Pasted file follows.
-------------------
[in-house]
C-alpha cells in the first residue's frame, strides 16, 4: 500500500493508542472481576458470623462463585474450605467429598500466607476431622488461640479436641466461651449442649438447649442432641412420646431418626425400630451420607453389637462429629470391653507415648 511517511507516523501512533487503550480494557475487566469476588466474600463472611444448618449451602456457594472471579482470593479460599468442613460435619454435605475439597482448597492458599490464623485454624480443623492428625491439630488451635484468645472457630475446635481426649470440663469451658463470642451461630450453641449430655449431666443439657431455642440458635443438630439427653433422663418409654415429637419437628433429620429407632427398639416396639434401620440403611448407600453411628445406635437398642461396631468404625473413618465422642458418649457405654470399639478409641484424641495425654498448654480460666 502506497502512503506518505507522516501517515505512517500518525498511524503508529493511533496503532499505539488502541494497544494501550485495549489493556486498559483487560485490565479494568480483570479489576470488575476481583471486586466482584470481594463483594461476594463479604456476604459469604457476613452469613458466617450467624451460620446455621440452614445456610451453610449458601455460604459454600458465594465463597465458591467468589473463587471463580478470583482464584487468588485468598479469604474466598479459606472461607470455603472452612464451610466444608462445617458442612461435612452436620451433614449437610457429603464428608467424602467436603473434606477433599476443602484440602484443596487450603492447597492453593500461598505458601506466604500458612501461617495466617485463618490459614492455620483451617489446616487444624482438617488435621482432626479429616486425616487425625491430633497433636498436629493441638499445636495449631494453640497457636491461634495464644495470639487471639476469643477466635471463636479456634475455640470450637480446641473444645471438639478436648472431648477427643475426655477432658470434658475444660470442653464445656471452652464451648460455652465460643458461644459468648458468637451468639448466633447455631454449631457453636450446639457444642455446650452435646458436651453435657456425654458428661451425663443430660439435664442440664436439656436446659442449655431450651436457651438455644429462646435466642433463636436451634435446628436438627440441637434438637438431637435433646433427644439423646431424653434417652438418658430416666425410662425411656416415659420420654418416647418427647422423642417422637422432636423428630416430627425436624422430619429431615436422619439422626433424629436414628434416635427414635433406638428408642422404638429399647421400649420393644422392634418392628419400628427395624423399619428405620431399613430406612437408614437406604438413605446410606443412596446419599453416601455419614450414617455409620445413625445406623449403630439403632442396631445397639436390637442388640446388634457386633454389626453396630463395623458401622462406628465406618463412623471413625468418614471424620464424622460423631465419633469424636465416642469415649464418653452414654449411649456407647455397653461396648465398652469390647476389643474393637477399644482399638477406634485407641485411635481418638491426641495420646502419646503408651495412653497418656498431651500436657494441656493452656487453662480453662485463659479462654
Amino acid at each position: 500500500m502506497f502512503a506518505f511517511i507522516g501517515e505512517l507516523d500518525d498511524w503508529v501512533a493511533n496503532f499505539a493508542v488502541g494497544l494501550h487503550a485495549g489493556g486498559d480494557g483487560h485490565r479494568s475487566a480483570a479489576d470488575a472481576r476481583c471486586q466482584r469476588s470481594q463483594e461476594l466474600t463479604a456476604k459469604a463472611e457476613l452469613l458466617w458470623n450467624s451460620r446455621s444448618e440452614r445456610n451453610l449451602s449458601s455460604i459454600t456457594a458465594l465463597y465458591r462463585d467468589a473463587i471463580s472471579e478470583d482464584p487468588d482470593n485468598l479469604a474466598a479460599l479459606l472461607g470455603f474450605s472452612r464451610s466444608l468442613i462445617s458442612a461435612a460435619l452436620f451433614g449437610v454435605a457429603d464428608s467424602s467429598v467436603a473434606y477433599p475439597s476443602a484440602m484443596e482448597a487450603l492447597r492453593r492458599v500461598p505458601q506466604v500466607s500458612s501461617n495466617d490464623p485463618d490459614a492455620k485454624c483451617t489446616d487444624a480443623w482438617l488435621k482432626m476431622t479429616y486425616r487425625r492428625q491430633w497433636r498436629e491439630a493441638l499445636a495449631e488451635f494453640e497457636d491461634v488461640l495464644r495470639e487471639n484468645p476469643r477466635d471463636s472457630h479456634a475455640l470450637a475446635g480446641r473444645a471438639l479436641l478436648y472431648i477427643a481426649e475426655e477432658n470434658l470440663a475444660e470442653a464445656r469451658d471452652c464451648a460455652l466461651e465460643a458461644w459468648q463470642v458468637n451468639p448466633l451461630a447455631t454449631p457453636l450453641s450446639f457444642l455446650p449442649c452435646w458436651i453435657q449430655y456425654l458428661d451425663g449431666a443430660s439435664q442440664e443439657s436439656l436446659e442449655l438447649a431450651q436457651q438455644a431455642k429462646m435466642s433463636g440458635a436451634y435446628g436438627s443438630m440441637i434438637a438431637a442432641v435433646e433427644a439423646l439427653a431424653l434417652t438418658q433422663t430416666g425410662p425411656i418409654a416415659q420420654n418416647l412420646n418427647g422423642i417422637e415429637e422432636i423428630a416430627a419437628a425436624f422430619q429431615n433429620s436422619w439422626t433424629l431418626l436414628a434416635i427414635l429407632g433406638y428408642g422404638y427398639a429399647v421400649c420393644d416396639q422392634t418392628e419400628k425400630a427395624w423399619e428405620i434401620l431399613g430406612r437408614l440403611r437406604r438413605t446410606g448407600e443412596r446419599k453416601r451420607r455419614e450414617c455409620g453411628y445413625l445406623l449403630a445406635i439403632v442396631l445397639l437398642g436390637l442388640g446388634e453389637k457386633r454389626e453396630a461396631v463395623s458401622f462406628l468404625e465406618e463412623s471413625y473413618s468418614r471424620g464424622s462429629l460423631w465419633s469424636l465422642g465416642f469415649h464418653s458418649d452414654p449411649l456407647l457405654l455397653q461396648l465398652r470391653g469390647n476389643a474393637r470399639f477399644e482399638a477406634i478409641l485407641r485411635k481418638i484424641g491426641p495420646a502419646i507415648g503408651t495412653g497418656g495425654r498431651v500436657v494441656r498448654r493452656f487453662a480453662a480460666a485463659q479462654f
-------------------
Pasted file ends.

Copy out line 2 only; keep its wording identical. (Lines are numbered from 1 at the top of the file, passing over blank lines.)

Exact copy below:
C-alpha cells in the first residue's frame, strides 16, 4: 500500500493508542472481576458470623462463585474450605467429598500466607476431622488461640479436641466461651449442649438447649442432641412420646431418626425400630451420607453389637462429629470391653507415648 511517511507516523501512533487503550480494557475487566469476588466474600463472611444448618449451602456457594472471579482470593479460599468442613460435619454435605475439597482448597492458599490464623485454624480443623492428625491439630488451635484468645472457630475446635481426649470440663469451658463470642451461630450453641449430655449431666443439657431455642440458635443438630439427653433422663418409654415429637419437628433429620429407632427398639416396639434401620440403611448407600453411628445406635437398642461396631468404625473413618465422642458418649457405654470399639478409641484424641495425654498448654480460666 502506497502512503506518505507522516501517515505512517500518525498511524503508529493511533496503532499505539488502541494497544494501550485495549489493556486498559483487560485490565479494568480483570479489576470488575476481583471486586466482584470481594463483594461476594463479604456476604459469604457476613452469613458466617450467624451460620446455621440452614445456610451453610449458601455460604459454600458465594465463597465458591467468589473463587471463580478470583482464584487468588485468598479469604474466598479459606472461607470455603472452612464451610466444608462445617458442612461435612452436620451433614449437610457429603464428608467424602467436603473434606477433599476443602484440602484443596487450603492447597492453593500461598505458601506466604500458612501461617495466617485463618490459614492455620483451617489446616487444624482438617488435621482432626479429616486425616487425625491430633497433636498436629493441638499445636495449631494453640497457636491461634495464644495470639487471639476469643477466635471463636479456634475455640470450637480446641473444645471438639478436648472431648477427643475426655477432658470434658475444660470442653464445656471452652464451648460455652465460643458461644459468648458468637451468639448466633447455631454449631457453636450446639457444642455446650452435646458436651453435657456425654458428661451425663443430660439435664442440664436439656436446659442449655431450651436457651438455644429462646435466642433463636436451634435446628436438627440441637434438637438431637435433646433427644439423646431424653434417652438418658430416666425410662425411656416415659420420654418416647418427647422423642417422637422432636423428630416430627425436624422430619429431615436422619439422626433424629436414628434416635427414635433406638428408642422404638429399647421400649420393644422392634418392628419400628427395624423399619428405620431399613430406612437408614437406604438413605446410606443412596446419599453416601455419614450414617455409620445413625445406623449403630439403632442396631445397639436390637442388640446388634457386633454389626453396630463395623458401622462406628465406618463412623471413625468418614471424620464424622460423631465419633469424636465416642469415649464418653452414654449411649456407647455397653461396648465398652469390647476389643474393637477399644482399638477406634485407641485411635481418638491426641495420646502419646503408651495412653497418656498431651500436657494441656493452656487453662480453662485463659479462654